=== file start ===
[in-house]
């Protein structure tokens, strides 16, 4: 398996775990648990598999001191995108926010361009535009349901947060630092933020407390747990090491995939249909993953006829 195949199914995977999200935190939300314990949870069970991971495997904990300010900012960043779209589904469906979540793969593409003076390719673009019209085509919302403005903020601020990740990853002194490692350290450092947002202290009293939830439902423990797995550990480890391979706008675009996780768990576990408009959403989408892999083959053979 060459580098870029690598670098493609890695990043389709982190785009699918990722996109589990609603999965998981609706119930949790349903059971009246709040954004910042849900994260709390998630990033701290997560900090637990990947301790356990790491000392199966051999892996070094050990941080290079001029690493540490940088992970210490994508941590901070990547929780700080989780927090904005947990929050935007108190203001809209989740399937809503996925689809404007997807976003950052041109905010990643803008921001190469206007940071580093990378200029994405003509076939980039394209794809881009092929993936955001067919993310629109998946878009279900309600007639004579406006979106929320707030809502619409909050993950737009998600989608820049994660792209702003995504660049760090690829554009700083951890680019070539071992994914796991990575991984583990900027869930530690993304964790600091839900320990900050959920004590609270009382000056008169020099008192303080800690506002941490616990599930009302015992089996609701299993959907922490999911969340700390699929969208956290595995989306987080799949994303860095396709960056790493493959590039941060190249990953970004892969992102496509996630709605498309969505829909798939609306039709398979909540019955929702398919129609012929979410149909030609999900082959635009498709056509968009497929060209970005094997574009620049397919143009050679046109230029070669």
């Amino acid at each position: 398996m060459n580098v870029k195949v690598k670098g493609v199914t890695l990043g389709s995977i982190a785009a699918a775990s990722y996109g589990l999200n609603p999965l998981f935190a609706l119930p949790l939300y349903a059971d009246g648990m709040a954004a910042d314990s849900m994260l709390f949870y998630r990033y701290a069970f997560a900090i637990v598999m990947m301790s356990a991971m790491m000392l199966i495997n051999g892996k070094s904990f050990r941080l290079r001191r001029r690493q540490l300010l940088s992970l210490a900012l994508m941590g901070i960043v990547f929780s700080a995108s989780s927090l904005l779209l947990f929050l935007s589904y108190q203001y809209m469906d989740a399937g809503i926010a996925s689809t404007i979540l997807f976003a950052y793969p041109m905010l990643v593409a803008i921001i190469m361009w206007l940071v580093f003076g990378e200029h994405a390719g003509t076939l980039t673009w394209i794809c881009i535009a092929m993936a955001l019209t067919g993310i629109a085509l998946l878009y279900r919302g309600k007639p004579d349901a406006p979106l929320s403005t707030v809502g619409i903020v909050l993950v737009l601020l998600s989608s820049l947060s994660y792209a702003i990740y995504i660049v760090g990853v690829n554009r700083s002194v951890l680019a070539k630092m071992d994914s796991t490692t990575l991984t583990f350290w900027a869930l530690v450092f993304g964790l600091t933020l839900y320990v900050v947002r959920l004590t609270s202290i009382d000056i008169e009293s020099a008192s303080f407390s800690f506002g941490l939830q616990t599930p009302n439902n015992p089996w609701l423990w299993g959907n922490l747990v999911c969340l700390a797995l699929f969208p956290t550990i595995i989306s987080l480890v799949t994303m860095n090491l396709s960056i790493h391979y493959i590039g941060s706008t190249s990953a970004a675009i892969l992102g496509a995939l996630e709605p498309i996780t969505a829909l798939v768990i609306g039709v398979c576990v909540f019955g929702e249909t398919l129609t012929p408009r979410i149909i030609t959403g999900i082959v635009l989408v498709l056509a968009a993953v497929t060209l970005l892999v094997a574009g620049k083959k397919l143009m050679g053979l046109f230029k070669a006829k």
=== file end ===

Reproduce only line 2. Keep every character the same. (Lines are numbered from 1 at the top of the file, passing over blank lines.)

């Protein structure tokens, strides 16, 4: 398996775990648990598999001191995108926010361009535009349901947060630092933020407390747990090491995939249909993953006829 195949199914995977999200935190939300314990949870069970991971495997904990300010900012960043779209589904469906979540793969593409003076390719673009019209085509919302403005903020601020990740990853002194490692350290450092947002202290009293939830439902423990797995550990480890391979706008675009996780768990576990408009959403989408892999083959053979 060459580098870029690598670098493609890695990043389709982190785009699918990722996109589990609603999965998981609706119930949790349903059971009246709040954004910042849900994260709390998630990033701290997560900090637990990947301790356990790491000392199966051999892996070094050990941080290079001029690493540490940088992970210490994508941590901070990547929780700080989780927090904005947990929050935007108190203001809209989740399937809503996925689809404007997807976003950052041109905010990643803008921001190469206007940071580093990378200029994405003509076939980039394209794809881009092929993936955001067919993310629109998946878009279900309600007639004579406006979106929320707030809502619409909050993950737009998600989608820049994660792209702003995504660049760090690829554009700083951890680019070539071992994914796991990575991984583990900027869930530690993304964790600091839900320990900050959920004590609270009382000056008169020099008192303080800690506002941490616990599930009302015992089996609701299993959907922490999911969340700390699929969208956290595995989306987080799949994303860095396709960056790493493959590039941060190249990953970004892969992102496509996630709605498309969505829909798939609306039709398979909540019955929702398919129609012929979410149909030609999900082959635009498709056509968009497929060209970005094997574009620049397919143009050679046109230029070669």